Updated: Jun 9, 2020
We are all coming face to face with a new reality. Life in lockdown. There are definite perks, and certain drawbacks… more for those poor souls living in city flats with children, my heart goes out to you all. I am very luckily at home in Dorset with my boyfriend in a child free environment with a sunny garden and a full cellar. I am counting my blessings every day.
I find working from home is far more productive than the office environment (as fun as the office is), although on day one I saw there were two ways the days could pan out if I wasn't careful:
Option 1) start with a sneaky glass of wine at lunch time (well-earned by then I am sure) surreptitiously continuing all day. While sorely tempting, I realised this was going to be expensive, unhealthy and increasingly unproductive. Militant rules about drinking times have been self-imposed.
Option 2) A focused, tea drinking working day broken up by yoga at lunch time (this sounds like I am some zen guru, I’m not and have always avoided yoga like the plague as it was boring ie I can’t do it as I am about as flexible as a steel girder) and a bracing run to the beach after work. From there I am to embrace my inner 1950’s housewife; cook beautiful dinners each night, light the candles, set the mood. The feminist inside me was screaming profanities at such a thought, however 10 days in and I have to say I am loving it. Independent, career woman by day, doting house – girlfriend by night. A love of cooking definitely helps in this scenario.
Another upside is having my 4-legged son with me full time (he usually spends week days with the in-laws while I am at the office). It is wonderfully therapeutic having a dog around, although I have to say, much as I love him, mine is a bit of an oddity. He point blank refuses to go running with me, the moment I get my trainers on he climbs into his bed and won’t get out. I have tried explaining we only have one opportunity to get outside so we have to work together on this. He remains unmoved by my protestations. Today in the garden, he managed to poke himself in the eye with his stick and is currently walking around looking like a pirate.
In lieu of hosting champagne masterclasses and wine dinners in the evenings as per my pre-corona life, I am now let lose in the kitchen, trying to create a culinary masterpiece from the odds and ends left over from the somewhat limited supermarket shop. Today I even managed to forage wild garlic on my run. At least I hope it is wild garlic. I looked pretty special running up the road clutching a rather bedraggled bouquet of smelly white flowers. Undeterred I have been having a grand old time, picking wines to pair with the food.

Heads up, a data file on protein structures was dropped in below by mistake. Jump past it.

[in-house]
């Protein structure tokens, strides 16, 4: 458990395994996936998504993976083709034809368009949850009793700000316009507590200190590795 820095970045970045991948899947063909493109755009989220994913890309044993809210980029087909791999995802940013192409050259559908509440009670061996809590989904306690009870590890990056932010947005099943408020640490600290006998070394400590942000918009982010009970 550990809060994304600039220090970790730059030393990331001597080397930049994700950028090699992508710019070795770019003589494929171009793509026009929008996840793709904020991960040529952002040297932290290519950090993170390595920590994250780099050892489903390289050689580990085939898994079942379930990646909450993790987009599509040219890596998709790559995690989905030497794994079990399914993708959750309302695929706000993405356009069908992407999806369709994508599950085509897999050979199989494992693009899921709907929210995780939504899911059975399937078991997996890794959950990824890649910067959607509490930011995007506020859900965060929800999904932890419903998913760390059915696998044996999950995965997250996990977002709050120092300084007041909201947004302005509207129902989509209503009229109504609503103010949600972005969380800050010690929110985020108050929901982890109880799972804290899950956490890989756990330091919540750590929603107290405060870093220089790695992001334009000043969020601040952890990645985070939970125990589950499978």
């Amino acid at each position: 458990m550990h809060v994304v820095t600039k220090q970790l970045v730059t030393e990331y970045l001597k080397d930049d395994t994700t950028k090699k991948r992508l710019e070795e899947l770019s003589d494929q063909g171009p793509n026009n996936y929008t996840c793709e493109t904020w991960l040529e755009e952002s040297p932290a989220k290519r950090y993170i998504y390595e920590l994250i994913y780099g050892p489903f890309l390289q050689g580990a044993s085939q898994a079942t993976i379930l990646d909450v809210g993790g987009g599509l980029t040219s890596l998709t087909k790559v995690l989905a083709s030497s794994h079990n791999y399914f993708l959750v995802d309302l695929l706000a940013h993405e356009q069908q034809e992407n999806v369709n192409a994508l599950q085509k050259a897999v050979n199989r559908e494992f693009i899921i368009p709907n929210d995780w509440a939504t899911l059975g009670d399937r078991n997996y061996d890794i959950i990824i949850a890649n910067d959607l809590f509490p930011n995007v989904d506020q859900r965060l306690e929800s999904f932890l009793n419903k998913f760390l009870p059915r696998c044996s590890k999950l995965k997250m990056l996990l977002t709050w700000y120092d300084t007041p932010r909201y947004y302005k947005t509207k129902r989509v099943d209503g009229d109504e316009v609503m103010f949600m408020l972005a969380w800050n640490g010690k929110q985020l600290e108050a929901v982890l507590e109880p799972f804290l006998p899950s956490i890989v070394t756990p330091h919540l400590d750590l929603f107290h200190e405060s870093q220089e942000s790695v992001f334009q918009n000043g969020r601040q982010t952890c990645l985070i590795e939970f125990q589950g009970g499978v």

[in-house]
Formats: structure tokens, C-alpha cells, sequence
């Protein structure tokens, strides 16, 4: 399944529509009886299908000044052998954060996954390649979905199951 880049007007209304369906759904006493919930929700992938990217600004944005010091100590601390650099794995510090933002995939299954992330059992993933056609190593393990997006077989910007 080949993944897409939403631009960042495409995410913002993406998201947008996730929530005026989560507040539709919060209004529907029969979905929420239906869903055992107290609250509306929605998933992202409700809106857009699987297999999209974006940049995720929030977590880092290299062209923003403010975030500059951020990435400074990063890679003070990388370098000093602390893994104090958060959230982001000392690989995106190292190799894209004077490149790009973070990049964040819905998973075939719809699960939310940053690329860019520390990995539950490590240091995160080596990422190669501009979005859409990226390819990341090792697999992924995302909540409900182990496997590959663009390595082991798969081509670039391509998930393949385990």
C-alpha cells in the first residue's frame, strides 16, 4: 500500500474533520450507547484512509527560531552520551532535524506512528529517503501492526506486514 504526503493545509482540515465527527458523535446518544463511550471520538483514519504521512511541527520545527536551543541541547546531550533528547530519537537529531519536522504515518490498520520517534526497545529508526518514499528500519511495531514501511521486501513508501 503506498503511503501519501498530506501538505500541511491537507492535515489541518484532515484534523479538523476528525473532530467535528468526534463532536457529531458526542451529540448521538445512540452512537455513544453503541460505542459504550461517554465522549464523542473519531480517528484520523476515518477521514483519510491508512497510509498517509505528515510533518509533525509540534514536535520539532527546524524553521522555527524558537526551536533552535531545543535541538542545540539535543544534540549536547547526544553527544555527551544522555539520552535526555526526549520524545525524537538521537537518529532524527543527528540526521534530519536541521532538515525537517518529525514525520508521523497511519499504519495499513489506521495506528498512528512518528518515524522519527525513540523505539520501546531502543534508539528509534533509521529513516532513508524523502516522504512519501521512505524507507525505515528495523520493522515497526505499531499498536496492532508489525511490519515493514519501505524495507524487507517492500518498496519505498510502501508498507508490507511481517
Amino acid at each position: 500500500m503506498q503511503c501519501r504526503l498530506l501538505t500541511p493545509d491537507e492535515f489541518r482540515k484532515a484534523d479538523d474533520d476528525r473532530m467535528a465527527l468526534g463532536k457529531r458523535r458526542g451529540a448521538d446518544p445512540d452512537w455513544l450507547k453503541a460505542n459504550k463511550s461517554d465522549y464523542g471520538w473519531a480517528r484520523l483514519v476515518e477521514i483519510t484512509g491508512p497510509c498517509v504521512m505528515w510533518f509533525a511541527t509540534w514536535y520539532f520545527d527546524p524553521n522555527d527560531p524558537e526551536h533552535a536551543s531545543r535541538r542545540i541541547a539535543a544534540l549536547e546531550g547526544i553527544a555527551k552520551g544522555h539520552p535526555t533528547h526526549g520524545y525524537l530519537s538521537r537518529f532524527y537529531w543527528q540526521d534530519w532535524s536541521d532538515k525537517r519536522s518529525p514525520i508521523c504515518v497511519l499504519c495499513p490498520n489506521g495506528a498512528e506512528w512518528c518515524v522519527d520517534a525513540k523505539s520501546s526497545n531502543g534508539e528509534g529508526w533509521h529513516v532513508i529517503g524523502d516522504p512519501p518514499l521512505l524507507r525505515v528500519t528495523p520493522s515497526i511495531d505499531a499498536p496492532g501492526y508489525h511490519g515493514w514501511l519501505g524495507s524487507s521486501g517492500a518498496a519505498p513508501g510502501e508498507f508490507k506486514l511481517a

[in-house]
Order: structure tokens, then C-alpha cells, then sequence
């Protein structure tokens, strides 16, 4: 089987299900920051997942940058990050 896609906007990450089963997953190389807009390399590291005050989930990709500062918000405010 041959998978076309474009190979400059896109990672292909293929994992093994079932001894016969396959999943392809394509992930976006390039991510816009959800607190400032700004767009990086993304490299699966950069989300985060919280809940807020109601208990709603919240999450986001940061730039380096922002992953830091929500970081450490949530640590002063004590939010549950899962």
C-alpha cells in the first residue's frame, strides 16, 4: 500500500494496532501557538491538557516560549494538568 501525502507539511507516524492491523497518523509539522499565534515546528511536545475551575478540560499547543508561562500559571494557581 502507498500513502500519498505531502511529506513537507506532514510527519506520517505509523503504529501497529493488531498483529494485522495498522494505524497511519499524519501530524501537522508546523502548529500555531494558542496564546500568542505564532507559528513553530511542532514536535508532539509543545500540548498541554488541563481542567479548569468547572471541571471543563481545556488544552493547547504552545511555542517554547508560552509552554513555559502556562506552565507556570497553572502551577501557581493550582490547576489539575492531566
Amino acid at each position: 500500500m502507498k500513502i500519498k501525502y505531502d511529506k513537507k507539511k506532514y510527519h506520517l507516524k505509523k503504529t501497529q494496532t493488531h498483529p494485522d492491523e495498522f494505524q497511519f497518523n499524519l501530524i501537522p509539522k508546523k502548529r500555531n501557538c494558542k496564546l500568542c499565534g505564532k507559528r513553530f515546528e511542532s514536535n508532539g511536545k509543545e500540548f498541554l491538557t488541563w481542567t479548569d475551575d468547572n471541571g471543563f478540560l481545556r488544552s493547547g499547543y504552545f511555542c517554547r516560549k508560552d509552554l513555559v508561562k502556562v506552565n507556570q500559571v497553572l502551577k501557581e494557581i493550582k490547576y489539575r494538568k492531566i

A few highlights so far:
Slow cooked lamb shanks in red wine, balsamic and rosemary with sweet potato and chilli mash. I had to think long and hard about this one as it was sacrificing nearly half a bottle of wine to the cause. I paired it with one of my firm weekday favourites: the Thymiopoulos Xinomavro Jeunes Vignes 2018 from Nemea in Greece. I am a huge Greek wine fan and this gorgeous, silky, perfumed and fresh red from the greek mainland offset the rich fatty lamb shanks and the sweetness of the potato. A dream combo. Wine from The Wine Society
Seared duck breast (no chicken or sausages on the shelves in Lidl but duck aplenty – making hay with that one!) on a butternut, sage and crème fraiche puree paired with Le Serre Nuove del Ornellaia 2014 from Bolgheri. Taking a bit of a punt on this pairing, mainly because I fancied drinking it! A lighter vintage of this impressive wine but with vibrancy and acidity which cut through the duck, though the depth of dark spiced fruit slightly suffocated the ducks perfume, it married well with the rich butternut however. The wine was slightly short on the finish which is a shame and likely vintage related. Wine from Armit Wines
Asian marinated pork tenderloin with bok choy and sugar snaps paired with the Delas Domaine des Genets Vacqueyras 2016 from the southern Rhone. I won’t lie, I might have been a touch heavy handed with the soy sauce, but the fabulous velvety Grenache rich wine was undeterred and was in its element dancing with the Chinese 5 spice on my palate. Stonking value and a lovely comforting hug of a wine. Wine from MMD
Seared salmon with imam biyaldi and tenderstem broccoli – there seemed to be a profusion of aubergine at the supermarket so I thought, why the heck not. Feeling I was not showing the white wines enough love, and paying homage to a beautiful sunny day I paired this with the fabulously rich and spicy dry Prince Abbes Pinot Gris 2016 from Domaine Schlumberger in Alsace. With the spicy imam biyaldi the pairing was, if I do say so myself, a match made in heaven. Wine from Four Walls Wine Company
Dog update – he seems to have forgotten his sore eye, bought me his bone to throw, put it at my feet, looked up at me and belched. Charming
Yoga update – half crow is not for humans. Or crows for that matter. Nearly nutted myself on the floor trying. Can however almost just about touch my toes
Run update – feels weird with no dog, feel like he is punishing me but not sure why
Wine update – currently sipping a glass of divine Domaines Faiveley Mercury Blanc Clos Rochette 2017as I write this – this is my ultimate ‘house wine’ as I have a deep and abiding love for white burgundy without the bank balance to support it. This is a seriously classy example of what the Cote Chalonnais can do in the correct hands, pure and fresh yet concentrated and textured with perfectly integrated oak. Wine from Davis Bell McCraith Wines.
PS it is gone 8pm, I am allowed to drink before you judge!